Medical Emergencies & Rendering First Aid

The first priority during any emergency is life safety. University Police serves as the primary first responders for emergencies on campus, and work to ensure the safety of the entire campus community. Only University Police are, designated by job description as, first responders for all University emergencies. All other First-aid/CPR/AED trained personnel are voluntary and take direction from University Police in the event of an emergency.

Adult CPR, First Aid, and AED training gives employees, that volunteer to serve, the knowledge and skills necessary to recognize and provide care for injuries and sudden illnesses until University Police arrive. The purpose of this training is to help employees identify and eliminate potentially hazardous conditions in their environment, recognize emergencies, and take the appropriate actions in those first few minutes.

For required work-related training please contact your Supervisor or Environmental Health and Safety at (828) 251-6038 (e.g., training is work-related if selected by your department to perform this duty while on the job). All certifications must be provided by a nationally recognized organization and the requesting Department must provide the funds for their employees to complete any work-related training. Copies of employee certificates must be sent to the EHS Officer for recordkeeping.

For non-work related training, please contact the local chapter of the American Red Cross.

Automatic External Defibrillator (AED) Equipment & Inspections

What is an AED?

An automated external defibrillator (AED) is a portable device that checks the heart rhythm and can send an electric shock to the heart to try to restore a normal rhythm. AEDs are used to treat sudden cardiac arrest (SCA).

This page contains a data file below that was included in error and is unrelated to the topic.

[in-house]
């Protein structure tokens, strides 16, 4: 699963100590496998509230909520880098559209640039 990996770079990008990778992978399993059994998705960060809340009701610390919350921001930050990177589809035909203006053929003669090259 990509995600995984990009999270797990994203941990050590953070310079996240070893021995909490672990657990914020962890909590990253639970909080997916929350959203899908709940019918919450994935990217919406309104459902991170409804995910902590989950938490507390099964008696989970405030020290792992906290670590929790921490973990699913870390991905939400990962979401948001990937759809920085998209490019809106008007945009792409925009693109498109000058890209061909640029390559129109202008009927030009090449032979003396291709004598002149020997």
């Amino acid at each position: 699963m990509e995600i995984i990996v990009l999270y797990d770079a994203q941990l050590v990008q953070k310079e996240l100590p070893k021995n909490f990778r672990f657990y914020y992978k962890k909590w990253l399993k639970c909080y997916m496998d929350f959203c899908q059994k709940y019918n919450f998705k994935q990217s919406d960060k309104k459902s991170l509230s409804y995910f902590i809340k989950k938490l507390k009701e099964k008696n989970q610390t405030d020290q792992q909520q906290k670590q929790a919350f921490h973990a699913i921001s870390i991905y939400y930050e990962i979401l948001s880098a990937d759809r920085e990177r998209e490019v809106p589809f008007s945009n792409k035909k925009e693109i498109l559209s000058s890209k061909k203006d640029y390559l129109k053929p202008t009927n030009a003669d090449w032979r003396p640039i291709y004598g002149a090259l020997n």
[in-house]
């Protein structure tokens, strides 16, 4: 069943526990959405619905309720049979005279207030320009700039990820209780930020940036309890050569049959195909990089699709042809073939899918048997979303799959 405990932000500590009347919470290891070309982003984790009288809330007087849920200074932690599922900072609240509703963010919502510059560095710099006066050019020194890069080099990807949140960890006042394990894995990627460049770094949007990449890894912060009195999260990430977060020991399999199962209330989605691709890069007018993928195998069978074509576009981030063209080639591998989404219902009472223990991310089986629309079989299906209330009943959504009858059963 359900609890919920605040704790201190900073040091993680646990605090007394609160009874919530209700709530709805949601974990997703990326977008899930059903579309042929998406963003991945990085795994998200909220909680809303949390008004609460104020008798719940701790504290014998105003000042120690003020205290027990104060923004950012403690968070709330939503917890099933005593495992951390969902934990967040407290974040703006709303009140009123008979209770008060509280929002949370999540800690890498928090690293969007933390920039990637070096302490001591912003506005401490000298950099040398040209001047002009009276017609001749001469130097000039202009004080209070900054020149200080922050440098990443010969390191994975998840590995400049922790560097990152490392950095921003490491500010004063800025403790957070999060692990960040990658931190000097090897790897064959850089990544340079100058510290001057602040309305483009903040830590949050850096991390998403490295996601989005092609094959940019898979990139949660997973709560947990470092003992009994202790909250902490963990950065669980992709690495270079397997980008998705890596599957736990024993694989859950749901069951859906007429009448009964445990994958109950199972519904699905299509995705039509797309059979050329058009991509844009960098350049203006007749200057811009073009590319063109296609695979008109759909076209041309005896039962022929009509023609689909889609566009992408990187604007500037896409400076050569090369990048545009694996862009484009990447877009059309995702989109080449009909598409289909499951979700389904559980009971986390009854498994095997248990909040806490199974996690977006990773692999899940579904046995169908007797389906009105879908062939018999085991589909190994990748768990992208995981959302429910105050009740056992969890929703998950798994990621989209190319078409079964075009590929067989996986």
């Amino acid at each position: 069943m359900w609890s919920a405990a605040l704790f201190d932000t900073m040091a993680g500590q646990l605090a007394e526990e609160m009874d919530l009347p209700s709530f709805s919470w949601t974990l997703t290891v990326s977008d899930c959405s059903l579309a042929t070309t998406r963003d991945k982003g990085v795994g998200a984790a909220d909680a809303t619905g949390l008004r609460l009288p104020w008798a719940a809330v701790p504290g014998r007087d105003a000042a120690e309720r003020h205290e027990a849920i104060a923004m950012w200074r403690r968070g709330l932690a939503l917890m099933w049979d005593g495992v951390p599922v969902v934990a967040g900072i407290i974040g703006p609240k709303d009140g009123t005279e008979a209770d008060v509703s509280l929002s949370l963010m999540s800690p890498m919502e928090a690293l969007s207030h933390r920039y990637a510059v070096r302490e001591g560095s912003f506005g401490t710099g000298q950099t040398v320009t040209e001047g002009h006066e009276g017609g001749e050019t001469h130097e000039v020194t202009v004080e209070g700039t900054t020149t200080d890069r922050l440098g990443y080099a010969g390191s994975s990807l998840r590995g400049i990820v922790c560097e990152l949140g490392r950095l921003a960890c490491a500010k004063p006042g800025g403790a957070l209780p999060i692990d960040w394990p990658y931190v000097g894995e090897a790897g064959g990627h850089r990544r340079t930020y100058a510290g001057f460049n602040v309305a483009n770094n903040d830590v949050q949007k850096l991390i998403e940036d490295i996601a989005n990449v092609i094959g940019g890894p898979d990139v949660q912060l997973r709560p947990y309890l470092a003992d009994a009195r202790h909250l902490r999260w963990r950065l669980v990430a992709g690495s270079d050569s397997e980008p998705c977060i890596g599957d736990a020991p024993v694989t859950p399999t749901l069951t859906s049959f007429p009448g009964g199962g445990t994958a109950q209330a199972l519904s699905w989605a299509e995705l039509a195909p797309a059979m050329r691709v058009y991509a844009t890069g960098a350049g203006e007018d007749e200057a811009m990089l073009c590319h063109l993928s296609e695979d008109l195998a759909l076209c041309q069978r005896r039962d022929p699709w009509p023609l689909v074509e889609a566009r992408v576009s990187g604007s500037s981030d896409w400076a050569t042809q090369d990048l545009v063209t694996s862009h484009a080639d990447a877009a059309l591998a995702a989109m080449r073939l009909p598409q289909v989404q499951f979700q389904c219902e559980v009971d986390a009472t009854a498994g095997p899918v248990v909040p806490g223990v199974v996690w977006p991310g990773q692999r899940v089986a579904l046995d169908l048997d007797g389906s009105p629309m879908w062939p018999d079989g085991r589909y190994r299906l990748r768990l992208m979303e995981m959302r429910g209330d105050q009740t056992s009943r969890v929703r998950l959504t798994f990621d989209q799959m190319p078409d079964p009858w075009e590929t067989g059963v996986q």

SCA is a condition in which the heart suddenly and unexpectedly stops beating. When this happens, blood stops flowing to the brain and other vital organs.

SCA usually causes death if it’s not treated within minutes. In fact, each minute of SCA leads to a 10 percent reduction in survival. Using an AED on a person who is having SCA may save the person’s life.

Equipment Locations

Departments throughout the University have purchased a number of AEDs and placed them in strategic locations on campus.

Below is the current list of AED locations on campus. Note that not all of the listed AEDs will be accessible to the public, or may only be accessible during business hours. This includes AEDs in marked police vehicles, as well as, those in buildings that may be locked after hours.


Highsmith Union2nd Floor, Guest Services Desk
Justice Center Gym2nd Floor, Room 203
Gym Court Level
Kimmell ArenaSouthwest Entrance to Basketball Court
Millar ComplexReceiving Area, Next to Room S116
2nd Floor Elevator & Door S236
Electricians Area, Room N207 & Exit Door
Grounds Area, Room N116 & Restrooms
Reuter Center1st & 2nd Floor Restrooms
Sherrill Center3rd Floor, Room 323
4th Floor, Outside the Fitness Room
4th Floor, Elevators across from Rosetta’s
Student Recreation CenterGuest Services Desk
Track & Field HouseRestrooms
WT WeaverMain Clinic & Room 126

Equipment Inspections


An AED unit must be inspected once a year by a certified company to ensure the equipment is operational and properly maintained. Emergency Management is responsible for annual inspections of AED equipment purchased or owned by the University.


An AED unit must be inspected once per month by department staff, where the unit is located, to ensure the equipment is in “ready-to-use” condition. This is accomplished by completing an on-line Monthly Automated External Defibrillator (AED) Inspection. The data is sent automatically to Emergency Management when you submit the Google form.